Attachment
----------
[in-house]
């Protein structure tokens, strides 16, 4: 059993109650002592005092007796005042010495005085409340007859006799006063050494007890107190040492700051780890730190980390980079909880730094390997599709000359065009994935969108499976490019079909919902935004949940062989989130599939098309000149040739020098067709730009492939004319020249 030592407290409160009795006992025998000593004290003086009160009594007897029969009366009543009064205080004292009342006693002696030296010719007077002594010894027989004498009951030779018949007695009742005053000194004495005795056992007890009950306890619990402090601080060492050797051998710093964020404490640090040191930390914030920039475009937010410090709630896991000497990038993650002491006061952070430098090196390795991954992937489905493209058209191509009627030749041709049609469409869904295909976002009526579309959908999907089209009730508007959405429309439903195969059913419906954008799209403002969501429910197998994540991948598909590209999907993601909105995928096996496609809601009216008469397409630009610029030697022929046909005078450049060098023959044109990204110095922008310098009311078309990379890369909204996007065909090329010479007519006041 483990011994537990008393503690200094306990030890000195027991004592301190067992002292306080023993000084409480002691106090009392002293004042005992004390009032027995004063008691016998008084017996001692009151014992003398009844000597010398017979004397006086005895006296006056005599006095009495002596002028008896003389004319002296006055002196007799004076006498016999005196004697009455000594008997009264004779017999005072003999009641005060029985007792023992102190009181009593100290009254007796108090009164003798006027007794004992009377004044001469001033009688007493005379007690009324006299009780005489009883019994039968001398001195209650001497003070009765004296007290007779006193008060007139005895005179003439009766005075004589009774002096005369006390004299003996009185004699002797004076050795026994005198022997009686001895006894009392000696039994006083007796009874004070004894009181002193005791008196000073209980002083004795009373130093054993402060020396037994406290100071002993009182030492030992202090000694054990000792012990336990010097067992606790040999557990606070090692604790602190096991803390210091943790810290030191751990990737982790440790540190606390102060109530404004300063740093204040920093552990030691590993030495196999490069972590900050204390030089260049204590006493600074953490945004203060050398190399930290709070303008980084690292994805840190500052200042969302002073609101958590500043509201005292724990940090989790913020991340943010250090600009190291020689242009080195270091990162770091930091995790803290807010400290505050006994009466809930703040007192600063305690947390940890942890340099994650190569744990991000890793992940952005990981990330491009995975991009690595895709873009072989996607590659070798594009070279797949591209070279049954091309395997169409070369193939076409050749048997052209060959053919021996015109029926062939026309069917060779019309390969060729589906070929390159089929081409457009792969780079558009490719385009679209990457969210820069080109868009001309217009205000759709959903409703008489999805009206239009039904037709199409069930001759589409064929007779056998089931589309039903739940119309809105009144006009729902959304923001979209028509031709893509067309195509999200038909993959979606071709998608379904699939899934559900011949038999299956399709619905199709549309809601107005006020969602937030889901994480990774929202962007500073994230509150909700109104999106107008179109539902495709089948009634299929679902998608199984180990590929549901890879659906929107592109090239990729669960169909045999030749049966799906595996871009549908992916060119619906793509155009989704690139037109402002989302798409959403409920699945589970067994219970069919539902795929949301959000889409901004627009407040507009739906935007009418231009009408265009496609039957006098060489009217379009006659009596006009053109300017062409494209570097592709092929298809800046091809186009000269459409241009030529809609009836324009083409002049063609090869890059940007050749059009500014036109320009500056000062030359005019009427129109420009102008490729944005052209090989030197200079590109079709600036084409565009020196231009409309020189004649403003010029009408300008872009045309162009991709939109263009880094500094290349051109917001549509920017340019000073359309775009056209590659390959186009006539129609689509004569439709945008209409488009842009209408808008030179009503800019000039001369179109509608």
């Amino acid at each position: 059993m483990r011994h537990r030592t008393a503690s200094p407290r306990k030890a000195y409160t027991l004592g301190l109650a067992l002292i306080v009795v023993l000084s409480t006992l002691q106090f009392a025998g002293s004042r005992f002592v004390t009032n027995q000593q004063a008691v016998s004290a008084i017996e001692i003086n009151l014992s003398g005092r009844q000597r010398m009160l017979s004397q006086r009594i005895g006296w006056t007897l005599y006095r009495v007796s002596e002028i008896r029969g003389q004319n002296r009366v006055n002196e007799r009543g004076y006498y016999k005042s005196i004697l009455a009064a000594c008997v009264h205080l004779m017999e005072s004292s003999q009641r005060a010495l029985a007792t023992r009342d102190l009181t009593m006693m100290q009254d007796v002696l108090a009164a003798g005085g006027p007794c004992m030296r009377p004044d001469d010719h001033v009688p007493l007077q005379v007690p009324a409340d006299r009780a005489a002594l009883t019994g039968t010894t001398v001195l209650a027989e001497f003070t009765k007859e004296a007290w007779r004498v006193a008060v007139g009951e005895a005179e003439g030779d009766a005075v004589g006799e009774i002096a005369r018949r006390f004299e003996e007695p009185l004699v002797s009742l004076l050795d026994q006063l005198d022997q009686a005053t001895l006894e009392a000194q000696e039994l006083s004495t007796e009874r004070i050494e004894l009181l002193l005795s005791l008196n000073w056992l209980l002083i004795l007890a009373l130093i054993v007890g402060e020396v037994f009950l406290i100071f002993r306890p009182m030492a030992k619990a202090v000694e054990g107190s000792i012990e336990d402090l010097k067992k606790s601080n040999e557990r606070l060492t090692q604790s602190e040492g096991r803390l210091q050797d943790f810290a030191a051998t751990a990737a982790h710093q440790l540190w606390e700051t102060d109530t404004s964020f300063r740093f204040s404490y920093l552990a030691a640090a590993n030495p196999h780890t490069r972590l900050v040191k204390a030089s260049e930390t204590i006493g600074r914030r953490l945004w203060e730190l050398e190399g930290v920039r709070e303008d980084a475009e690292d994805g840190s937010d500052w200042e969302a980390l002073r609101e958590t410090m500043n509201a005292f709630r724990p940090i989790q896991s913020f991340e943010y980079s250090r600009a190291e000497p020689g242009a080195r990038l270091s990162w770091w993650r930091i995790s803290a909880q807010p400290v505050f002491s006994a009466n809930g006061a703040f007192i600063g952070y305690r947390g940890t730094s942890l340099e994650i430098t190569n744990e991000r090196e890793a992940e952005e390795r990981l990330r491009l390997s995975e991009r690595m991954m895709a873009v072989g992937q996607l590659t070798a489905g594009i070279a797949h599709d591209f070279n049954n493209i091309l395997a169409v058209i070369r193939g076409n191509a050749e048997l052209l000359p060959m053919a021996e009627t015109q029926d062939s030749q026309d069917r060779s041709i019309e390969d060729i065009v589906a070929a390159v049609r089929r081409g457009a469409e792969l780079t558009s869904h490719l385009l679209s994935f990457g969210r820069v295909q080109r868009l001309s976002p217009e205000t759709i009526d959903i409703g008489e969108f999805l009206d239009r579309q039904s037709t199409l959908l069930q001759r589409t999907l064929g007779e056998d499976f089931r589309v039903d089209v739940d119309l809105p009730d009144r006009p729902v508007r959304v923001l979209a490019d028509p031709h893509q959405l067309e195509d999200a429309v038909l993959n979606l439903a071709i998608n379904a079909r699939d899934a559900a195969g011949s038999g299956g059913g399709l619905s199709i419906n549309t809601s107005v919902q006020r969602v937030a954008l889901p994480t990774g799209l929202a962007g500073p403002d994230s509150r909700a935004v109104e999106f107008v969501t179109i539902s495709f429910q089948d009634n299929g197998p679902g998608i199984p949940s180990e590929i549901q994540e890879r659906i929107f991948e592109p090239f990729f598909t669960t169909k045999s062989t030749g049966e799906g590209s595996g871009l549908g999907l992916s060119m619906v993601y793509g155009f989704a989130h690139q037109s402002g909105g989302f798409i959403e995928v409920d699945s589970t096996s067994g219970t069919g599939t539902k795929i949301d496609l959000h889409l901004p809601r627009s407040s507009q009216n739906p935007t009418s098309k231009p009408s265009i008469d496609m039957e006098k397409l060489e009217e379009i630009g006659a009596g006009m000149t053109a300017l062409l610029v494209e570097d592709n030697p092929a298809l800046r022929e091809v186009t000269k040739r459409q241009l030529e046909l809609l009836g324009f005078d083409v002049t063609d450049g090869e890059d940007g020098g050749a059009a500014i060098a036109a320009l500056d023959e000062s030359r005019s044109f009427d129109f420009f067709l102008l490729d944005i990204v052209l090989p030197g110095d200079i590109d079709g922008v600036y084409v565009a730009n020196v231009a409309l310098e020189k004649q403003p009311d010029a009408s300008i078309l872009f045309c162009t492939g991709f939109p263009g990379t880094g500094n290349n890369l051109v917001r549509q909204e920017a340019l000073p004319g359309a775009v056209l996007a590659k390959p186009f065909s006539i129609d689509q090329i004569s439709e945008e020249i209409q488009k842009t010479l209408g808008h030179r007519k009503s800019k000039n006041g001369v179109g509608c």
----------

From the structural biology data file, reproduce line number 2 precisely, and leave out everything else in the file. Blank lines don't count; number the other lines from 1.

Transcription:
């Protein structure tokens, strides 16, 4: 059993109650002592005092007796005042010495005085409340007859006799006063050494007890107190040492700051780890730190980390980079909880730094390997599709000359065009994935969108499976490019079909919902935004949940062989989130599939098309000149040739020098067709730009492939004319020249 030592407290409160009795006992025998000593004290003086009160009594007897029969009366009543009064205080004292009342006693002696030296010719007077002594010894027989004498009951030779018949007695009742005053000194004495005795056992007890009950306890619990402090601080060492050797051998710093964020404490640090040191930390914030920039475009937010410090709630896991000497990038993650002491006061952070430098090196390795991954992937489905493209058209191509009627030749041709049609469409869904295909976002009526579309959908999907089209009730508007959405429309439903195969059913419906954008799209403002969501429910197998994540991948598909590209999907993601909105995928096996496609809601009216008469397409630009610029030697022929046909005078450049060098023959044109990204110095922008310098009311078309990379890369909204996007065909090329010479007519006041 483990011994537990008393503690200094306990030890000195027991004592301190067992002292306080023993000084409480002691106090009392002293004042005992004390009032027995004063008691016998008084017996001692009151014992003398009844000597010398017979004397006086005895006296006056005599006095009495002596002028008896003389004319002296006055002196007799004076006498016999005196004697009455000594008997009264004779017999005072003999009641005060029985007792023992102190009181009593100290009254007796108090009164003798006027007794004992009377004044001469001033009688007493005379007690009324006299009780005489009883019994039968001398001195209650001497003070009765004296007290007779006193008060007139005895005179003439009766005075004589009774002096005369006390004299003996009185004699002797004076050795026994005198022997009686001895006894009392000696039994006083007796009874004070004894009181002193005791008196000073209980002083004795009373130093054993402060020396037994406290100071002993009182030492030992202090000694054990000792012990336990010097067992606790040999557990606070090692604790602190096991803390210091943790810290030191751990990737982790440790540190606390102060109530404004300063740093204040920093552990030691590993030495196999490069972590900050204390030089260049204590006493600074953490945004203060050398190399930290709070303008980084690292994805840190500052200042969302002073609101958590500043509201005292724990940090989790913020991340943010250090600009190291020689242009080195270091990162770091930091995790803290807010400290505050006994009466809930703040007192600063305690947390940890942890340099994650190569744990991000890793992940952005990981990330491009995975991009690595895709873009072989996607590659070798594009070279797949591209070279049954091309395997169409070369193939076409050749048997052209060959053919021996015109029926062939026309069917060779019309390969060729589906070929390159089929081409457009792969780079558009490719385009679209990457969210820069080109868009001309217009205000759709959903409703008489999805009206239009039904037709199409069930001759589409064929007779056998089931589309039903739940119309809105009144006009729902959304923001979209028509031709893509067309195509999200038909993959979606071709998608379904699939899934559900011949038999299956399709619905199709549309809601107005006020969602937030889901994480990774929202962007500073994230509150909700109104999106107008179109539902495709089948009634299929679902998608199984180990590929549901890879659906929107592109090239990729669960169909045999030749049966799906595996871009549908992916060119619906793509155009989704690139037109402002989302798409959403409920699945589970067994219970069919539902795929949301959000889409901004627009407040507009739906935007009418231009009408265009496609039957006098060489009217379009006659009596006009053109300017062409494209570097592709092929298809800046091809186009000269459409241009030529809609009836324009083409002049063609090869890059940007050749059009500014036109320009500056000062030359005019009427129109420009102008490729944005052209090989030197200079590109079709600036084409565009020196231009409309020189004649403003010029009408300008872009045309162009991709939109263009880094500094290349051109917001549509920017340019000073359309775009056209590659390959186009006539129609689509004569439709945008209409488009842009209408808008030179009503800019000039001369179109509608």